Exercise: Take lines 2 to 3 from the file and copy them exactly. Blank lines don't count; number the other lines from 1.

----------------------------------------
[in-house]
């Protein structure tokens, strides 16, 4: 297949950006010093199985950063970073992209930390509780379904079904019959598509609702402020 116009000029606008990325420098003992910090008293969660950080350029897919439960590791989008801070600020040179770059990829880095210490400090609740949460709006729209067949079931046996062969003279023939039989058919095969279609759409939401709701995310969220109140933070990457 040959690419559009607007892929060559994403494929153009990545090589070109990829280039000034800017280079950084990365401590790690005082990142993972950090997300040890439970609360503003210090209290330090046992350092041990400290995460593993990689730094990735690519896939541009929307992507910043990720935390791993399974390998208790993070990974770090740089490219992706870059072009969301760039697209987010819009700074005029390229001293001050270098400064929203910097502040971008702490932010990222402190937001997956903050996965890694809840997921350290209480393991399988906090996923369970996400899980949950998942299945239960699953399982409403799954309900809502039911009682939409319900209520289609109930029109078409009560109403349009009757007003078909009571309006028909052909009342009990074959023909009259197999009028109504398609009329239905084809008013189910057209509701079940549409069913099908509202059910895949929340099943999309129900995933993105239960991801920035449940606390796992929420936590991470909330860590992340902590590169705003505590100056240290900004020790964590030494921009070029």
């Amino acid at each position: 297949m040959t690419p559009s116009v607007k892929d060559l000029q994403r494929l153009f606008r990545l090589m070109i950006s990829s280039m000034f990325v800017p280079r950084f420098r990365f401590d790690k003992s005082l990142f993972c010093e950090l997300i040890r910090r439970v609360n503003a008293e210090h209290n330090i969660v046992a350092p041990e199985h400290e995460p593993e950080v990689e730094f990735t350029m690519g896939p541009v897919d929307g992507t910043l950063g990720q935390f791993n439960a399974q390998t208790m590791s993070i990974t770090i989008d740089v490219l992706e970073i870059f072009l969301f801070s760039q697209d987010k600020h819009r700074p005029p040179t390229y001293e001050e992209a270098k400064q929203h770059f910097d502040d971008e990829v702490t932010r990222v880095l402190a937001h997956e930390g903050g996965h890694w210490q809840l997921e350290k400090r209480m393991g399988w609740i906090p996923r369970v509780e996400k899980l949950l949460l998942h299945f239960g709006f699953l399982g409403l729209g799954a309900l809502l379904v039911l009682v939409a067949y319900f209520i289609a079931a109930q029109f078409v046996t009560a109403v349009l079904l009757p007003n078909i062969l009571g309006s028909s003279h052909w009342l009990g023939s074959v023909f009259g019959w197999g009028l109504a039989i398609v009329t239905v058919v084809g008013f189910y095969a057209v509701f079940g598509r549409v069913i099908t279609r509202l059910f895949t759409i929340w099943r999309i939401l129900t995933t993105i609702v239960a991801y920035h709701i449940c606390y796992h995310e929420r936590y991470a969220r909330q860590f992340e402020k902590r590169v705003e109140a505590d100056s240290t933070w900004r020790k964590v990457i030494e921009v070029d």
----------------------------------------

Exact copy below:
């Protein structure tokens, strides 16, 4: 297949950006010093199985950063970073992209930390509780379904079904019959598509609702402020 116009000029606008990325420098003992910090008293969660950080350029897919439960590791989008801070600020040179770059990829880095210490400090609740949460709006729209067949079931046996062969003279023939039989058919095969279609759409939401709701995310969220109140933070990457 040959690419559009607007892929060559994403494929153009990545090589070109990829280039000034800017280079950084990365401590790690005082990142993972950090997300040890439970609360503003210090209290330090046992350092041990400290995460593993990689730094990735690519896939541009929307992507910043990720935390791993399974390998208790993070990974770090740089490219992706870059072009969301760039697209987010819009700074005029390229001293001050270098400064929203910097502040971008702490932010990222402190937001997956903050996965890694809840997921350290209480393991399988906090996923369970996400899980949950998942299945239960699953399982409403799954309900809502039911009682939409319900209520289609109930029109078409009560109403349009009757007003078909009571309006028909052909009342009990074959023909009259197999009028109504398609009329239905084809008013189910057209509701079940549409069913099908509202059910895949929340099943999309129900995933993105239960991801920035449940606390796992929420936590991470909330860590992340902590590169705003505590100056240290900004020790964590030494921009070029």
């Amino acid at each position: 297949m040959t690419p559009s116009v607007k892929d060559l000029q994403r494929l153009f606008r990545l090589m070109i950006s990829s280039m000034f990325v800017p280079r950084f420098r990365f401590d790690k003992s005082l990142f993972c010093e950090l997300i040890r910090r439970v609360n503003a008293e210090h209290n330090i969660v046992a350092p041990e199985h400290e995460p593993e950080v990689e730094f990735t350029m690519g896939p541009v897919d929307g992507t910043l950063g990720q935390f791993n439960a399974q390998t208790m590791s993070i990974t770090i989008d740089v490219l992706e970073i870059f072009l969301f801070s760039q697209d987010k600020h819009r700074p005029p040179t390229y001293e001050e992209a270098k400064q929203h770059f910097d502040d971008e990829v702490t932010r990222v880095l402190a937001h997956e930390g903050g996965h890694w210490q809840l997921e350290k400090r209480m393991g399988w609740i906090p996923r369970v509780e996400k899980l949950l949460l998942h299945f239960g709006f699953l399982g409403l729209g799954a309900l809502l379904v039911l009682v939409a067949y319900f209520i289609a079931a109930q029109f078409v046996t009560a109403v349009l079904l009757p007003n078909i062969l009571g309006s028909s003279h052909w009342l009990g023939s074959v023909f009259g019959w197999g009028l109504a039989i398609v009329t239905v058919v084809g008013f189910y095969a057209v509701f079940g598509r549409v069913i099908t279609r509202l059910f895949t759409i929340w099943r999309i939401l129900t995933t993105i609702v239960a991801y920035h709701i449940c606390y796992h995310e929420r936590y991470a969220r909330q860590f992340e402020k902590r590169v705003e109140a505590d100056s240290t933070w900004r020790k964590v990457i030494e921009v070029d």